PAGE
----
None of which is to say Color Splash is an ugly game. Like Yoshi's Woolly World before it, Color Splash uses the Wii U's extra heft to add an obscene level of detail to a simple visual style, leading to some of the most realistic corrugated cardboard I've ever seen in a game. The detail adds depth to this charming world of papercraft pipes and pokeys, giving scenes a dioramic quality that makes you want to pick them up like a snowglobe and look at them from every angle.
But while the visuals are sharp, the dialogue is uncharacteristically blunt by Paper Mario's lofty standards. In a way, it's hardly surprising. This is a series born of parody, its one-liners bouncing off the farce of an RPG attempting to craft an overblown narrative from a world of mute characters with no back story. But that premise can only stretch so far, and five games in you get the sense the writers are uncrumpling the paper at the bottom of their waste-paper basket. "The Sun is angry today", says a burnt Toad at one point. "You know a thing about angry suns, don't you?" Er, zing! Genuinely funny lines and set-pieces are still to be found, but all too often it falls back on the lazy humour of recognition.
If Paper Mario has been robbed of its RPG-ness in part to avoid cannibalizing the its sister Mario & Luigi series, then it's also been robbed of much of its raison d'être in the process. While Mario & Luigi is free to explore new comedic horizons - from time machines to Bowser's intestinal tract - Paper Mario is left to trade on the tired kind of paper jokes you can find in any old crummy review. In the process, its jokes often fall - wait for it! - flat.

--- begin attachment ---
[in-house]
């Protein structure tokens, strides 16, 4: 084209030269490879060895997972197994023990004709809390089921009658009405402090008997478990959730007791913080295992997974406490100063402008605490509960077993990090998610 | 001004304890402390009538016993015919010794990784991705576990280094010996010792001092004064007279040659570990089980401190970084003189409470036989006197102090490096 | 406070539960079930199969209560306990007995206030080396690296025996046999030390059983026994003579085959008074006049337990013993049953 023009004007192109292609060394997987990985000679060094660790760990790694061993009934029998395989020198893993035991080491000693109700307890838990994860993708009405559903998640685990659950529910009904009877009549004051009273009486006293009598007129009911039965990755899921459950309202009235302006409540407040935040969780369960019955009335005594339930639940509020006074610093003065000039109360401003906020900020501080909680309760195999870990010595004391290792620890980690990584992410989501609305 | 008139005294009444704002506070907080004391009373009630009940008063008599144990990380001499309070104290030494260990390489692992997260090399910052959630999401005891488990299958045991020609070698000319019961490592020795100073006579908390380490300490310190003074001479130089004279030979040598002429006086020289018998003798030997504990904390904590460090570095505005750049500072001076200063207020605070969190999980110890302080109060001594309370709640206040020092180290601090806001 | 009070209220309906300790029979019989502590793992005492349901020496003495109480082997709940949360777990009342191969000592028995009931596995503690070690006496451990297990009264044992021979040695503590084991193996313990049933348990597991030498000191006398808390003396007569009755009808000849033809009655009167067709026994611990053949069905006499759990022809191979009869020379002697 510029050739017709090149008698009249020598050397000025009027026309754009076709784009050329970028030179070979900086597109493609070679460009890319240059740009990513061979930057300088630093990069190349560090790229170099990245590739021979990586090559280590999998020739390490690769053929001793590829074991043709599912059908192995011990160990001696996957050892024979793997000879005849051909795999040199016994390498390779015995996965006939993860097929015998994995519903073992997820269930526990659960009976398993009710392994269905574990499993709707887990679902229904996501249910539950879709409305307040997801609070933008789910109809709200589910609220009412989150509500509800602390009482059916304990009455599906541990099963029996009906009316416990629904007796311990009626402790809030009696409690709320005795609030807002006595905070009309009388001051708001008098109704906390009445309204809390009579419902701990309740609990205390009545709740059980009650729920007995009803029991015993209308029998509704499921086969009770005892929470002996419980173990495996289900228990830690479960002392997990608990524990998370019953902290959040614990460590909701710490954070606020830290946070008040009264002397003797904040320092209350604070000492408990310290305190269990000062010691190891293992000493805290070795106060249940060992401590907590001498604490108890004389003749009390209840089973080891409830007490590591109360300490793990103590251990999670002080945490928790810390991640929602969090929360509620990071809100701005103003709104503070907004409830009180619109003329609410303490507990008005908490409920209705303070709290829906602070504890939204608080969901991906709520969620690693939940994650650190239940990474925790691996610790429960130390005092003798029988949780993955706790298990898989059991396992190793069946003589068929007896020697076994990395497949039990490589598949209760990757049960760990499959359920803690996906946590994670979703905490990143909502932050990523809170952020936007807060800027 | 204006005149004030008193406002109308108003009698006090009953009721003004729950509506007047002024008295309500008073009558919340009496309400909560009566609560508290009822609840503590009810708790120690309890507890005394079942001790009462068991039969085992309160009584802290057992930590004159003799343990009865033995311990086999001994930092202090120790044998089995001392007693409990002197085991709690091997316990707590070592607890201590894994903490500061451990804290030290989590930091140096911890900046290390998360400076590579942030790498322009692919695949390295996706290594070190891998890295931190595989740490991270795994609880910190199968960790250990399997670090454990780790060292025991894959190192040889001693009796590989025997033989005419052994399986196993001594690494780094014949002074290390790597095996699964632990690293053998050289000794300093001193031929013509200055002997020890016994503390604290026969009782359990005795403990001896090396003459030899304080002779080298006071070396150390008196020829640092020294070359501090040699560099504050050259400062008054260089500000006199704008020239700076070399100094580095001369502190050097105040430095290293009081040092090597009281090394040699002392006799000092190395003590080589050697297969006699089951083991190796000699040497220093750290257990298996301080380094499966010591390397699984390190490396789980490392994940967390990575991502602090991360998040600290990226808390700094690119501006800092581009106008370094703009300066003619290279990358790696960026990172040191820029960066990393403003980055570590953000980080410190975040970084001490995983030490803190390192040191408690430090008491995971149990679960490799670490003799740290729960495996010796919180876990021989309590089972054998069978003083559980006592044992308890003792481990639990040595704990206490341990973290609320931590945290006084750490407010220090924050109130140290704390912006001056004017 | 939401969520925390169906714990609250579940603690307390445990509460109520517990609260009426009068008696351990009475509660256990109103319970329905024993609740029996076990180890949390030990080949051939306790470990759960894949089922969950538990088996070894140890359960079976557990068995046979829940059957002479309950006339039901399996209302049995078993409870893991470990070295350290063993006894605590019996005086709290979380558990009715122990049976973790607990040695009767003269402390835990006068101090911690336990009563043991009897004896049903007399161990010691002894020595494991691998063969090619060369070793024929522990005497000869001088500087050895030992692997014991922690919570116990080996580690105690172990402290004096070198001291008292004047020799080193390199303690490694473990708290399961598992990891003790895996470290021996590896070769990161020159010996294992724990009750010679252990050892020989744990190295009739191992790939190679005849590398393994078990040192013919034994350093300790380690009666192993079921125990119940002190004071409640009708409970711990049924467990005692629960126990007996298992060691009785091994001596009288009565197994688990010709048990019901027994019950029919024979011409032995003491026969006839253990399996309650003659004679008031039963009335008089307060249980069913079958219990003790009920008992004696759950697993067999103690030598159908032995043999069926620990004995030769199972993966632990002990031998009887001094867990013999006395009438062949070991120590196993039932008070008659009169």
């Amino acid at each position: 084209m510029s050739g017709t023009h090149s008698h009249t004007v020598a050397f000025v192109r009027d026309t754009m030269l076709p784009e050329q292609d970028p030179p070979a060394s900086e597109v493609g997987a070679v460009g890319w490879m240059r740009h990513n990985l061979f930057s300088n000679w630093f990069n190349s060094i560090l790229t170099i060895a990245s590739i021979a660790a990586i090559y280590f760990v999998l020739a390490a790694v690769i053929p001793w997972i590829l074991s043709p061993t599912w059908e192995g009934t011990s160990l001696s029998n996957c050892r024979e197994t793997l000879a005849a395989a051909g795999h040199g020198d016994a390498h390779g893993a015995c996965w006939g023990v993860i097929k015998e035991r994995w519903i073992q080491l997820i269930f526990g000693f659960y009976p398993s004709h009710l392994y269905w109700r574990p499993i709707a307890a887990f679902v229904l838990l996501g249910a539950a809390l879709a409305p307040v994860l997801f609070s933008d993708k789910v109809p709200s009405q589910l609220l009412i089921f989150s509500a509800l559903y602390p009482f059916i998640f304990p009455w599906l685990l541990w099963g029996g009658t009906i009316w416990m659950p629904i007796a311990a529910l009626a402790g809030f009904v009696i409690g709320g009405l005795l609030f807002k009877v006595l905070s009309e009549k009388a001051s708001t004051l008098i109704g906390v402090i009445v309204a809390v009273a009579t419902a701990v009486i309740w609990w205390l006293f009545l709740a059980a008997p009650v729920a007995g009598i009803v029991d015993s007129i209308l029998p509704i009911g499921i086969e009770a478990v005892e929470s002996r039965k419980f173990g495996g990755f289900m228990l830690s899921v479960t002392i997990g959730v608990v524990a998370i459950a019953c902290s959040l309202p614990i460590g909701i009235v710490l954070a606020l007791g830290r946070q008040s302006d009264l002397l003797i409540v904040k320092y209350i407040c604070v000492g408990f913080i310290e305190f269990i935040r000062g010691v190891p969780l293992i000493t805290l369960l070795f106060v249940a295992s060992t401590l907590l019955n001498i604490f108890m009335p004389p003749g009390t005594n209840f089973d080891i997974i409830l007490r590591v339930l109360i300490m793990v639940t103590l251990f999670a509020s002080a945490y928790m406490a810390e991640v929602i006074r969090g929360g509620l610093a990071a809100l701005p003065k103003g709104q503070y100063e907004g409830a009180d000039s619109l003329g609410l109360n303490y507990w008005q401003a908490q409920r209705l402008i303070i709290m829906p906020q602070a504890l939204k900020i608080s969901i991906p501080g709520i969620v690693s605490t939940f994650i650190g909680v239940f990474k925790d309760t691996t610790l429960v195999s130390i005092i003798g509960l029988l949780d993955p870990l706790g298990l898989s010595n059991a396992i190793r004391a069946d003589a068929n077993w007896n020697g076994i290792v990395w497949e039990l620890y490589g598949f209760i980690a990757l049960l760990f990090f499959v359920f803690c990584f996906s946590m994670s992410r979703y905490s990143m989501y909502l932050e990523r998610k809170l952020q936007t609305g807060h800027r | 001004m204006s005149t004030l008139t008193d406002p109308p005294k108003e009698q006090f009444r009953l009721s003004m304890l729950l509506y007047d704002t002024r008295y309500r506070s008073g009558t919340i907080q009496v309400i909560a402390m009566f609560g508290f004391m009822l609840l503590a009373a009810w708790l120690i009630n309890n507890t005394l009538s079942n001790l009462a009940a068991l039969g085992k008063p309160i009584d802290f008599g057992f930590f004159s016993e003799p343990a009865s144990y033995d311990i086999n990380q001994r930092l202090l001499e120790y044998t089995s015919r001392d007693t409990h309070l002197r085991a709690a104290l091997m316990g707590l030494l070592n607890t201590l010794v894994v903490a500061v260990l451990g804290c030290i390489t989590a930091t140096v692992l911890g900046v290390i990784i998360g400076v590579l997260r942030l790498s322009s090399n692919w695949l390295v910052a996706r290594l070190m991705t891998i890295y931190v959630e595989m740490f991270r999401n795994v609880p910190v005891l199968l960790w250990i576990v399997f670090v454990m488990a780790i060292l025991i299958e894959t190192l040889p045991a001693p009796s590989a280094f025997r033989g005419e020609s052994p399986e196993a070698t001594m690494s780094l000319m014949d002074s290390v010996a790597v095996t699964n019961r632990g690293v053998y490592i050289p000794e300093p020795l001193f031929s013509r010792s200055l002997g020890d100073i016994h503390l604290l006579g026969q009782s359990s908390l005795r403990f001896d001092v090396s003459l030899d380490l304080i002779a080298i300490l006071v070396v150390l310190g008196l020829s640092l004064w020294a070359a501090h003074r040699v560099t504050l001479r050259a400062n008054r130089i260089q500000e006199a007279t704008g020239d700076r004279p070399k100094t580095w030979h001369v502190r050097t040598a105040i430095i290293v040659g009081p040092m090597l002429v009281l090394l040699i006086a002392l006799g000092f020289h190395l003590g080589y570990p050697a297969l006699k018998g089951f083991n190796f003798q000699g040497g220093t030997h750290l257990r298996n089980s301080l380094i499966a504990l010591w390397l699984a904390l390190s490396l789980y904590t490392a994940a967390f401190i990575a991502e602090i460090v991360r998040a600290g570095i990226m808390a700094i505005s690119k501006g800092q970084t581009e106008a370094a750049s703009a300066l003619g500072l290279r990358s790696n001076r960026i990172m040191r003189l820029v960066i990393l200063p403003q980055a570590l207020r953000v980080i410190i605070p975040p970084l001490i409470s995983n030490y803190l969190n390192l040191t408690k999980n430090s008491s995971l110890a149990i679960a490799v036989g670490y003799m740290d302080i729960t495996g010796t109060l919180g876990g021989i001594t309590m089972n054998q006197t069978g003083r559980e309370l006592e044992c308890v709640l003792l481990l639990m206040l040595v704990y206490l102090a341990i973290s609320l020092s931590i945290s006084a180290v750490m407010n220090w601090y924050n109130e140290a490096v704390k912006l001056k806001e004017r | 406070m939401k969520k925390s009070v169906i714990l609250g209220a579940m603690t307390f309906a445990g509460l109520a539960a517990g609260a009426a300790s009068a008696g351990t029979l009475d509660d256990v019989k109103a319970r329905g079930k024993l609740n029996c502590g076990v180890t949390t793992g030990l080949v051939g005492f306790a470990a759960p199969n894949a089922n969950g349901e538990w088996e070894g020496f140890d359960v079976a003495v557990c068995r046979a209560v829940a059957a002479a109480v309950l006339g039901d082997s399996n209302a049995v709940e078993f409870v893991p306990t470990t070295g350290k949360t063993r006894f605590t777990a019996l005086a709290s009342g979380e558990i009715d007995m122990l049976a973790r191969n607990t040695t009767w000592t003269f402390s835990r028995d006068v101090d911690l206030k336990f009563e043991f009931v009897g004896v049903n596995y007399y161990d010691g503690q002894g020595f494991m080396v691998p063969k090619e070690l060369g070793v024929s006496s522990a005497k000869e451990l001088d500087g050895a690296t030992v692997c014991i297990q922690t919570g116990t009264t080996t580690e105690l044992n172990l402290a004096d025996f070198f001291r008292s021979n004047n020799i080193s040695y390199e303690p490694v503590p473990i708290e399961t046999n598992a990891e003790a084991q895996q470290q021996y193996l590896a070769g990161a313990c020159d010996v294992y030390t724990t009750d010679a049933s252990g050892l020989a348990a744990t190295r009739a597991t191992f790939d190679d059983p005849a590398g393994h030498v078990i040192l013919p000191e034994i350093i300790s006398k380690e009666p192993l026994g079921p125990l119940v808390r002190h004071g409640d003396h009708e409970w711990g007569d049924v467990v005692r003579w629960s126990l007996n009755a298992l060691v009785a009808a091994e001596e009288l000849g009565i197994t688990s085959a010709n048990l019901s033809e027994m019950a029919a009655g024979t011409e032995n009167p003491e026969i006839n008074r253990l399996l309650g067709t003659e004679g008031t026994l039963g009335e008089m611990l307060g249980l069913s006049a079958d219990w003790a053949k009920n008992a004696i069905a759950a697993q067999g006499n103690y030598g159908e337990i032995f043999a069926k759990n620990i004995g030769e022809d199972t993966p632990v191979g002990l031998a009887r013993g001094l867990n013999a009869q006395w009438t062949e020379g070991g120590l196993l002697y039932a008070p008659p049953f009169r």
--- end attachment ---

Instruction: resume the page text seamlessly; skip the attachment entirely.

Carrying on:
Flat, too, is an accurate description of the battle system, which fails to completely address one of Sticker Star's most glaring faults - a lack of incentive to actually battle. Getting into scraps all too often drains you of your precious battle cards - while defeated enemies will drop replacement cards and coins (which can be used to 'spin' for more cards in-battle, in a process that takes just /a little/ too long), you rarely claw back what you expended, and in any case it's often as bountiful to crack on with your painting duties.
One resource that can only be obtained through fisticuffs are paint hammers, which gradually increase the maximum amount of paint you can hold, which can then be used to 'paint' black and white battle cards to buff their stats. But paint is such a plentiful resource outside of battle - and has such negligible effects during battle - that you're rarely found wanting. The balance between the game's three currencies seems completely off, and you sense a more on-point Intelligent Systems might have found a way to whittle the currencies down to two.